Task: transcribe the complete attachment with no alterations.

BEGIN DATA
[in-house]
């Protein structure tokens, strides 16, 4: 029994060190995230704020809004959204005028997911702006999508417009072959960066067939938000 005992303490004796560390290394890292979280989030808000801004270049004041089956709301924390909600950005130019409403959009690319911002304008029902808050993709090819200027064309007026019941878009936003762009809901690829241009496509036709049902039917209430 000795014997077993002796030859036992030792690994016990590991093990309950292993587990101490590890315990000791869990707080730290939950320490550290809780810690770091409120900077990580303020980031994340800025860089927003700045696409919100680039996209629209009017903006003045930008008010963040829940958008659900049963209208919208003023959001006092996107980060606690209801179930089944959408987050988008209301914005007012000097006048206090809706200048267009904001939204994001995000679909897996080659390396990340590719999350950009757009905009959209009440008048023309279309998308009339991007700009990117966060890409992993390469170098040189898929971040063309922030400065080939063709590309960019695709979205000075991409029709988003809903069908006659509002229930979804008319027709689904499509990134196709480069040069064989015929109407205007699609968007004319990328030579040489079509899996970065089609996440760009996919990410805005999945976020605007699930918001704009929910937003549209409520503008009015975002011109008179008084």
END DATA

[in-house]
């Protein structure tokens, strides 16, 4: 029994060190995230704020809004959204005028997911702006999508417009072959960066067939938000 005992303490004796560390290394890292979280989030808000801004270049004041089956709301924390909600950005130019409403959009690319911002304008029902808050993709090819200027064309007026019941878009936003762009809901690829241009496509036709049902039917209430 000795014997077993002796030859036992030792690994016990590991093990309950292993587990101490590890315990000791869990707080730290939950320490550290809780810690770091409120900077990580303020980031994340800025860089927003700045696409919100680039996209629209009017903006003045930008008010963040829940958008659900049963209208919208003023959001006092996107980060606690209801179930089944959408987050988008209301914005007012000097006048206090809706200048267009904001939204994001995000679909897996080659390396990340590719999350950009757009905009959209009440008048023309279309998308009339991007700009990117966060890409992993390469170098040189898929971040063309922030400065080939063709590309960019695709979205000075991409029709988003809903069908006659509002229930979804008319027709689904499509990134196709480069040069064989015929109407205007699609968007004319990328030579040489079509899996970065089609996440760009996919990410805005999945976020605007699930918001704009929910937003549209409520503008009015975002011109008179008084």